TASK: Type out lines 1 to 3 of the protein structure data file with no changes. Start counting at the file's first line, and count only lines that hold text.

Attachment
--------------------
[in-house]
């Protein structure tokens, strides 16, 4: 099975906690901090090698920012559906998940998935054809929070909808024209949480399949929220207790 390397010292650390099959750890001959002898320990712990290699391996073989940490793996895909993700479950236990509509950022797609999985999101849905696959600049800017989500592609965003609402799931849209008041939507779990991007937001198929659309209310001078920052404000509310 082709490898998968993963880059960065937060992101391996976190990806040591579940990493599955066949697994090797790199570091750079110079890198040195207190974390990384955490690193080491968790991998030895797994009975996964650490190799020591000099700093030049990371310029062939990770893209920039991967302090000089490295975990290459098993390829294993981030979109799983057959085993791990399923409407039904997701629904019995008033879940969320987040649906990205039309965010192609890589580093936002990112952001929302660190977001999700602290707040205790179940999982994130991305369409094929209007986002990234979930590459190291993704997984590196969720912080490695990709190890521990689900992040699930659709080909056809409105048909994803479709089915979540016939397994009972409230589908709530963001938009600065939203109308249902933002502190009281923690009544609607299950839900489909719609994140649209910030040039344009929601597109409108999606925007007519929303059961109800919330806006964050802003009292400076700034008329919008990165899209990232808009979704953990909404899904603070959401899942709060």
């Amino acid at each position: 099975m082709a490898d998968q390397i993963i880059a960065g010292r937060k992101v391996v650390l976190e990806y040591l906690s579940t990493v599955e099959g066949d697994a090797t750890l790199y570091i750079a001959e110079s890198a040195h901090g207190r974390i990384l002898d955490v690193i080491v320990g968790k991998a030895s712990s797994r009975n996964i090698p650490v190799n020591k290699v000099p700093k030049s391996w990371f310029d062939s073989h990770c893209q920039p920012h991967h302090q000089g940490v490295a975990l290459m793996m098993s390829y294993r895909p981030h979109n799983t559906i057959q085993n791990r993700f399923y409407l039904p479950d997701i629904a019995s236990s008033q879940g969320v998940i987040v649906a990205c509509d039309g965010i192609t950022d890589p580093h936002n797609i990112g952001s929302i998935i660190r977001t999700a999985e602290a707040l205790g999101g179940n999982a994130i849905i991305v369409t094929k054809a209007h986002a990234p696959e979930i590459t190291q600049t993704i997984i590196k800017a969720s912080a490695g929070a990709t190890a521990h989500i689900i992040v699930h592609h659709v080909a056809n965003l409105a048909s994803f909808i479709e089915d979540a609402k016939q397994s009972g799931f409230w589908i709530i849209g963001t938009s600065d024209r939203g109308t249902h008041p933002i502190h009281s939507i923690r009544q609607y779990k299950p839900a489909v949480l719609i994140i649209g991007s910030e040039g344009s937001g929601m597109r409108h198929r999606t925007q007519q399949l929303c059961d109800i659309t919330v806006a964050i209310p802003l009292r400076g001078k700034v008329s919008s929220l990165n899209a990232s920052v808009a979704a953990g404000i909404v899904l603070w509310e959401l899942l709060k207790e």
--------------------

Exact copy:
[in-house]
């Protein structure tokens, strides 16, 4: 099975906690901090090698920012559906998940998935054809929070909808024209949480399949929220207790 390397010292650390099959750890001959002898320990712990290699391996073989940490793996895909993700479950236990509509950022797609999985999101849905696959600049800017989500592609965003609402799931849209008041939507779990991007937001198929659309209310001078920052404000509310 082709490898998968993963880059960065937060992101391996976190990806040591579940990493599955066949697994090797790199570091750079110079890198040195207190974390990384955490690193080491968790991998030895797994009975996964650490190799020591000099700093030049990371310029062939990770893209920039991967302090000089490295975990290459098993390829294993981030979109799983057959085993791990399923409407039904997701629904019995008033879940969320987040649906990205039309965010192609890589580093936002990112952001929302660190977001999700602290707040205790179940999982994130991305369409094929209007986002990234979930590459190291993704997984590196969720912080490695990709190890521990689900992040699930659709080909056809409105048909994803479709089915979540016939397994009972409230589908709530963001938009600065939203109308249902933002502190009281923690009544609607299950839900489909719609994140649209910030040039344009929601597109409108999606925007007519929303059961109800919330806006964050802003009292400076700034008329919008990165899209990232808009979704953990909404899904603070959401899942709060």
């Amino acid at each position: 099975m082709a490898d998968q390397i993963i880059a960065g010292r937060k992101v391996v650390l976190e990806y040591l906690s579940t990493v599955e099959g066949d697994a090797t750890l790199y570091i750079a001959e110079s890198a040195h901090g207190r974390i990384l002898d955490v690193i080491v320990g968790k991998a030895s712990s797994r009975n996964i090698p650490v190799n020591k290699v000099p700093k030049s391996w990371f310029d062939s073989h990770c893209q920039p920012h991967h302090q000089g940490v490295a975990l290459m793996m098993s390829y294993r895909p981030h979109n799983t559906i057959q085993n791990r993700f399923y409407l039904p479950d997701i629904a019995s236990s008033q879940g969320v998940i987040v649906a990205c509509d039309g965010i192609t950022d890589p580093h936002n797609i990112g952001s929302i998935i660190r977001t999700a999985e602290a707040l205790g999101g179940n999982a994130i849905i991305v369409t094929k054809a209007h986002a990234p696959e979930i590459t190291q600049t993704i997984i590196k800017a969720s912080a490695g929070a990709t190890a521990h989500i689900i992040v699930h592609h659709v080909a056809n965003l409105a048909s994803f909808i479709e089915d979540a609402k016939q397994s009972g799931f409230w589908i709530i849209g963001t938009s600065d024209r939203g109308t249902h008041p933002i502190h009281s939507i923690r009544q609607y779990k299950p839900a489909v949480l719609i994140i649209g991007s910030e040039g344009s937001g929601m597109r409108h198929r999606t925007q007519q399949l929303c059961d109800i659309t919330v806006a964050i209310p802003l009292r400076g001078k700034v008329s919008s929220l990165n899209a990232s920052v808009a979704a953990g404000i909404v899904l603070w509310e959401l899942l709060k207790e």